Twin rough outings won't keep Soria down

Twin rough outings won't keep Soria down

BALTIMORE -- Rangers closer Joakim Soria had a rough weekend. He allowed five runs in two innings and Mexico lost in the World Cup. Mexico's loss was tough to take. Soria can handle the two rough outings against the Twins.

He allowed four runs in the ninth inning on Friday in a non-save situation against the Twins, but the Rangers held on for a 5-4 victory. He pitched the ninth inning on Sunday in a tie game and took the loss when Josh Willingham singled on a grounder up the middle and scored on an opposite-field double by Kendrys Morales.

"The first day the command of my fastball wasn't there," Soria said. "[Sunday], I felt like I made good pitches and they found holes. They are good hitters and they hit the ball in the right spot. Morales just dropped his bat and found a hole. He's a good hitter."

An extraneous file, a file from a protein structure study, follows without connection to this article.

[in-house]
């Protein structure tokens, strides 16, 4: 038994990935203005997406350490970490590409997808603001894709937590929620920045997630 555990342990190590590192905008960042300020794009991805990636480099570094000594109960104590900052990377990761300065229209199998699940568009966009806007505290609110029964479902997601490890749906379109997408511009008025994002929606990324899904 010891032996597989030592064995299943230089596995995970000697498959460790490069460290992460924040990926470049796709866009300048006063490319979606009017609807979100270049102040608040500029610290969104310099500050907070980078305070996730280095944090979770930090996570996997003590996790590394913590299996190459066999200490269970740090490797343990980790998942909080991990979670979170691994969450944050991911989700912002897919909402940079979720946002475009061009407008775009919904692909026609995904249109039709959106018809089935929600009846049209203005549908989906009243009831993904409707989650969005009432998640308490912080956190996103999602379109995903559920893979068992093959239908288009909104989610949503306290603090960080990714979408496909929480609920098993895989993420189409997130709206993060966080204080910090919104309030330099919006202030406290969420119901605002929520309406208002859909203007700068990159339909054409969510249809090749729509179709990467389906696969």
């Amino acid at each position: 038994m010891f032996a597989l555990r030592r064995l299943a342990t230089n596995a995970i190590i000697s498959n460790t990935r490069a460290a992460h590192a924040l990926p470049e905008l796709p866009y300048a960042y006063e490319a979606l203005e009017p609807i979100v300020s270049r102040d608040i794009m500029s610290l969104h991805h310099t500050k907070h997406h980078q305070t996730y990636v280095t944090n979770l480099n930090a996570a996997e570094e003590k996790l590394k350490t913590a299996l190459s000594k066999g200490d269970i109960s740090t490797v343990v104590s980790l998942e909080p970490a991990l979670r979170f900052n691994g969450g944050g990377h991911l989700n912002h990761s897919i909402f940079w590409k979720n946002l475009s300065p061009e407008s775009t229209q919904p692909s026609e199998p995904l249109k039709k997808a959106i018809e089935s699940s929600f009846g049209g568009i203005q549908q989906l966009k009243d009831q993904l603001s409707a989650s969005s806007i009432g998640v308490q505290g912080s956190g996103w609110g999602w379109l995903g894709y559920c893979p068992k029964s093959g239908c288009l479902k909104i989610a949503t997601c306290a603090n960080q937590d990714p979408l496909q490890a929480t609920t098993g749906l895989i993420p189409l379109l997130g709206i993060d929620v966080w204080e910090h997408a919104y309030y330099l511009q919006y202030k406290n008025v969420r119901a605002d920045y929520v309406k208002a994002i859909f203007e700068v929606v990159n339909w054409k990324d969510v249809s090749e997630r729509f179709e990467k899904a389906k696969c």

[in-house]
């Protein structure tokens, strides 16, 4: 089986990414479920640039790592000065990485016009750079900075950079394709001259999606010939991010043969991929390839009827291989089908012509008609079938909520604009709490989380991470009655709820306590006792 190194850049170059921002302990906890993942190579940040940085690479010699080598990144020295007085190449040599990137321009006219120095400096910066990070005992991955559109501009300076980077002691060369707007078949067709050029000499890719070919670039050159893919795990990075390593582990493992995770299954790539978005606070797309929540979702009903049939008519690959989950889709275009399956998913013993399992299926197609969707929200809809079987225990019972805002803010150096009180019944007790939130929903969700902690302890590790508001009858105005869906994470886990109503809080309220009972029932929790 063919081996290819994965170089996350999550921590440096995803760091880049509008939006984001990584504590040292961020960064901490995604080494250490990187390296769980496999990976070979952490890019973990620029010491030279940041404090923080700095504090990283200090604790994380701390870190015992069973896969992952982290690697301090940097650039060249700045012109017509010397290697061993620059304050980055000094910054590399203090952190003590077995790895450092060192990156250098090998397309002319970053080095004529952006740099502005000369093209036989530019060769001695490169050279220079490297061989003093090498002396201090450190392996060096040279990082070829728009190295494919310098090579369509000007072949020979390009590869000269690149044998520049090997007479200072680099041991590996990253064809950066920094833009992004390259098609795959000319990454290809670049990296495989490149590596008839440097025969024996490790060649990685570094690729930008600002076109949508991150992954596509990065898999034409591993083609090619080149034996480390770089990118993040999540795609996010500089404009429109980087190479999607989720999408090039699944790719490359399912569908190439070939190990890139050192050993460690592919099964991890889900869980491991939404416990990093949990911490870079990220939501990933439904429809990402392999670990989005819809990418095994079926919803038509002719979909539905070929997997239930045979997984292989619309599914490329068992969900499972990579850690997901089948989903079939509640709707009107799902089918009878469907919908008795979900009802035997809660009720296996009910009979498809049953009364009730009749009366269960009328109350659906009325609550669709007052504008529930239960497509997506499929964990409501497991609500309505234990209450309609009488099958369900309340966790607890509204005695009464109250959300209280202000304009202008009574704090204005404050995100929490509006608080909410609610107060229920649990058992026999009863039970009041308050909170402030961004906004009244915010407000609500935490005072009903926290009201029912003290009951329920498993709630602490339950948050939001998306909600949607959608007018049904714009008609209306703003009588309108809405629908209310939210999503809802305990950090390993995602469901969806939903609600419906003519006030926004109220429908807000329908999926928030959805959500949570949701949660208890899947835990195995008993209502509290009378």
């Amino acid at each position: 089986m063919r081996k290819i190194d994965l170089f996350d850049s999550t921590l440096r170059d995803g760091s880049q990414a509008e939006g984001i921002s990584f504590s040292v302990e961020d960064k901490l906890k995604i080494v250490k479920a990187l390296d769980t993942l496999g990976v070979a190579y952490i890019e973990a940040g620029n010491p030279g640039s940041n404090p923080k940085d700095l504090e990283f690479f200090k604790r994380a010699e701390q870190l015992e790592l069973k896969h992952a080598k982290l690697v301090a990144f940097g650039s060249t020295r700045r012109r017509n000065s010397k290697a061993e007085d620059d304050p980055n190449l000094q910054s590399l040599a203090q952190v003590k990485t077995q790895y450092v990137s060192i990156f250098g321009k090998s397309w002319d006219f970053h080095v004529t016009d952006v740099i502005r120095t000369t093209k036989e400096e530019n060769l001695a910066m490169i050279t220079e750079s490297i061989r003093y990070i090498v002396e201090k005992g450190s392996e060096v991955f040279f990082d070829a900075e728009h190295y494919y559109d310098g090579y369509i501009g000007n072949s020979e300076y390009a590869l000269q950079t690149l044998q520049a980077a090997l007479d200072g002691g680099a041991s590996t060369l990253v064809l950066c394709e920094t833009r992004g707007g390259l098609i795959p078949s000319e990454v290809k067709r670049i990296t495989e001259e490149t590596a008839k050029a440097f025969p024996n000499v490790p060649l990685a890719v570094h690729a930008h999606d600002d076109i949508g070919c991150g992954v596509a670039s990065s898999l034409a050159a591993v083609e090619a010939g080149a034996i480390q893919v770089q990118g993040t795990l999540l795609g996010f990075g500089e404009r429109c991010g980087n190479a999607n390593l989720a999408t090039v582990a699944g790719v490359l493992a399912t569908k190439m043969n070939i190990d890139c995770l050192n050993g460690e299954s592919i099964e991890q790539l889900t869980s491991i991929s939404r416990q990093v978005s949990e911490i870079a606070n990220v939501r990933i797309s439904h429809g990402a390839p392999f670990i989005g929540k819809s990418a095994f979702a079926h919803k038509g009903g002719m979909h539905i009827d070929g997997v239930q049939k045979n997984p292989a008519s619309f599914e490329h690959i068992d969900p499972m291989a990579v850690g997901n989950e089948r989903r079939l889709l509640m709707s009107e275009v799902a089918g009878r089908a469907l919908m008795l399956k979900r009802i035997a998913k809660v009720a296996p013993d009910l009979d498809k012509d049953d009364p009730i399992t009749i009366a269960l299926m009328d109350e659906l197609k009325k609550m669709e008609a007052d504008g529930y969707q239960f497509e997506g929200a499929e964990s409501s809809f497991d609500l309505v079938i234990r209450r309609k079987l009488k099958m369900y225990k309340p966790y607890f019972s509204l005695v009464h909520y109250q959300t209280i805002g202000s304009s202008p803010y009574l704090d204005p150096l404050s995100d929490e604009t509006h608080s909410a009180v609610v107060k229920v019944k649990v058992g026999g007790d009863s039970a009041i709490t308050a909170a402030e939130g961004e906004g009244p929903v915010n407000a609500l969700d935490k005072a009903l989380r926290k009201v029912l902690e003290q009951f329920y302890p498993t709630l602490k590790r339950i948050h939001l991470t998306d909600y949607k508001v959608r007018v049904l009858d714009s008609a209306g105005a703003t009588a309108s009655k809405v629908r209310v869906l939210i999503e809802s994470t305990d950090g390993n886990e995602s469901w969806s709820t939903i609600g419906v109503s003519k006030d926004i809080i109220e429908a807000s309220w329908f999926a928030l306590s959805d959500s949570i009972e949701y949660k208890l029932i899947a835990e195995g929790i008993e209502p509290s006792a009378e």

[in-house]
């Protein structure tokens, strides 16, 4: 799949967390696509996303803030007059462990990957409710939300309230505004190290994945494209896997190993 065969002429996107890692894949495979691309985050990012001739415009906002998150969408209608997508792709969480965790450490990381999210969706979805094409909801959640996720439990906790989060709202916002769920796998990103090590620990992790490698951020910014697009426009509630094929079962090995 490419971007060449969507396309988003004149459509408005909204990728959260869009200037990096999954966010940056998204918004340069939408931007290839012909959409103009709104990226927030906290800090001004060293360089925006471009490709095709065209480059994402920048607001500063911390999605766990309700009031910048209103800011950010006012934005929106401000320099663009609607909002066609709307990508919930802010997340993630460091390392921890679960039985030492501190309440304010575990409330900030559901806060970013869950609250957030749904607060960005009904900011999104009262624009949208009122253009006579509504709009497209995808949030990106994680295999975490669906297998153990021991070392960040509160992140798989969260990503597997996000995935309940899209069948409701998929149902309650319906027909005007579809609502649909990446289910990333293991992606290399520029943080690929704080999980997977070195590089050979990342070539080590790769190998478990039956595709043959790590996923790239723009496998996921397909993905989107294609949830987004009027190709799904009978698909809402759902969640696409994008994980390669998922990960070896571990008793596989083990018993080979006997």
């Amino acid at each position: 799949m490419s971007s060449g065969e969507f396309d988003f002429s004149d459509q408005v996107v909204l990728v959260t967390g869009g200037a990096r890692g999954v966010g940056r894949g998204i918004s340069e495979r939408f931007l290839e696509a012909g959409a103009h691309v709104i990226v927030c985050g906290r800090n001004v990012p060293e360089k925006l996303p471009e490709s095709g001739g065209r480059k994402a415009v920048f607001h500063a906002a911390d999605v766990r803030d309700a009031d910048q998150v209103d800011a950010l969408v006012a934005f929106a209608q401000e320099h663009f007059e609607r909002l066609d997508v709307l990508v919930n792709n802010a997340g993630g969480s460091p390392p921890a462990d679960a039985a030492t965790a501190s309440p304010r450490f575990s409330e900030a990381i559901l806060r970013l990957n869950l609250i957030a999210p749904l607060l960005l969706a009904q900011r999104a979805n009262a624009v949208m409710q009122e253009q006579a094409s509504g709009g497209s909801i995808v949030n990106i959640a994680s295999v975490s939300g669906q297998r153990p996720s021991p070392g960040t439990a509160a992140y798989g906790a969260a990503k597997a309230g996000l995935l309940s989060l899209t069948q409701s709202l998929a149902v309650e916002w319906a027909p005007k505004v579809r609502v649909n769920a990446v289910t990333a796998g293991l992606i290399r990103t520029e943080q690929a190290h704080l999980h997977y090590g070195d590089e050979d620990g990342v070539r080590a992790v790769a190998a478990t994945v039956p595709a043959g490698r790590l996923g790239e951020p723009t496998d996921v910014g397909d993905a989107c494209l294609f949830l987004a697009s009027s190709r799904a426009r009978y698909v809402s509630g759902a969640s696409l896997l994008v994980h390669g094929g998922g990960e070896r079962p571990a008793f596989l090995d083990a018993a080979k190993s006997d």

Soria had pitched 8 1/3 scoreless innings with seven saves in his previous nine appearances before running into trouble against the Twins. They also handed Soria his only blown save on May 27 in Minnesota. He has a 10.38 ERA against the Twins and a 1.54 ERA against all other clubs.

"Every pitcher, starter or even hitter has one team that gives them trouble," manager Ron Washington said. "Maybe Minnesota gives him trouble. The first game he had command issues. The second time, you've got to give Willingham and Morales credit. Their veteran players, they fought for their at-bat and they beat him. He got beat by two guys who have beaten a lot of people."

Soria is 15 for 16 in save opportunities and has a 0.59 ERA in those games. He has a 5.84 ERA in 13 non-save situations.

"I feel good, that's the important thing," said Soria, who became the Rangers closer in Spring Training after a two-year odyssey in recovering from Tommy John elbow reconstruction surgery. "My arm feels good."

T.R. Sullivan is a reporter for Read his blog, Postcards from Elysian Fields, and follow him on Twitter @Sullivan_Ranger. This story was not subject to the approval of Major League Baseball or its clubs.